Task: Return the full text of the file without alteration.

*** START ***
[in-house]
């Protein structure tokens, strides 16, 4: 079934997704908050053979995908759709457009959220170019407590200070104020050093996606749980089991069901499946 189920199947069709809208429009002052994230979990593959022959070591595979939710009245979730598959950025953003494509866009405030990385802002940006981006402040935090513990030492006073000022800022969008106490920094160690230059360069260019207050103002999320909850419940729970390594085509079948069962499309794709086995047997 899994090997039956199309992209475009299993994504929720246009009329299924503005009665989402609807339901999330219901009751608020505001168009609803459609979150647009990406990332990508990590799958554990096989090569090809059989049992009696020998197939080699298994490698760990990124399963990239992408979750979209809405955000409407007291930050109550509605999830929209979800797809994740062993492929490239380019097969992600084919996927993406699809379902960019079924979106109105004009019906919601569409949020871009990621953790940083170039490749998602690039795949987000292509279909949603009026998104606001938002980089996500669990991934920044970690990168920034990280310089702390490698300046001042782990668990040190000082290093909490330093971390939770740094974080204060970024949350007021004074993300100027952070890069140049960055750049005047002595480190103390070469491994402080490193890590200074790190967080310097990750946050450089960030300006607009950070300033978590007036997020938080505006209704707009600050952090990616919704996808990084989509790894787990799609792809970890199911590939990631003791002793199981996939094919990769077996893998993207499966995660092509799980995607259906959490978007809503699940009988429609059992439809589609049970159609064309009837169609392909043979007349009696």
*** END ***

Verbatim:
[in-house]
């Protein structure tokens, strides 16, 4: 079934997704908050053979995908759709457009959220170019407590200070104020050093996606749980089991069901499946 189920199947069709809208429009002052994230979990593959022959070591595979939710009245979730598959950025953003494509866009405030990385802002940006981006402040935090513990030492006073000022800022969008106490920094160690230059360069260019207050103002999320909850419940729970390594085509079948069962499309794709086995047997 899994090997039956199309992209475009299993994504929720246009009329299924503005009665989402609807339901999330219901009751608020505001168009609803459609979150647009990406990332990508990590799958554990096989090569090809059989049992009696020998197939080699298994490698760990990124399963990239992408979750979209809405955000409407007291930050109550509605999830929209979800797809994740062993492929490239380019097969992600084919996927993406699809379902960019079924979106109105004009019906919601569409949020871009990621953790940083170039490749998602690039795949987000292509279909949603009026998104606001938002980089996500669990991934920044970690990168920034990280310089702390490698300046001042782990668990040190000082290093909490330093971390939770740094974080204060970024949350007021004074993300100027952070890069140049960055750049005047002595480190103390070469491994402080490193890590200074790190967080310097990750946050450089960030300006607009950070300033978590007036997020938080505006209704707009600050952090990616919704996808990084989509790894787990799609792809970890199911590939990631003791002793199981996939094919990769077996893998993207499966995660092509799980995607259906959490978007809503699940009988429609059992439809589609049970159609064309009837169609392909043979007349009696």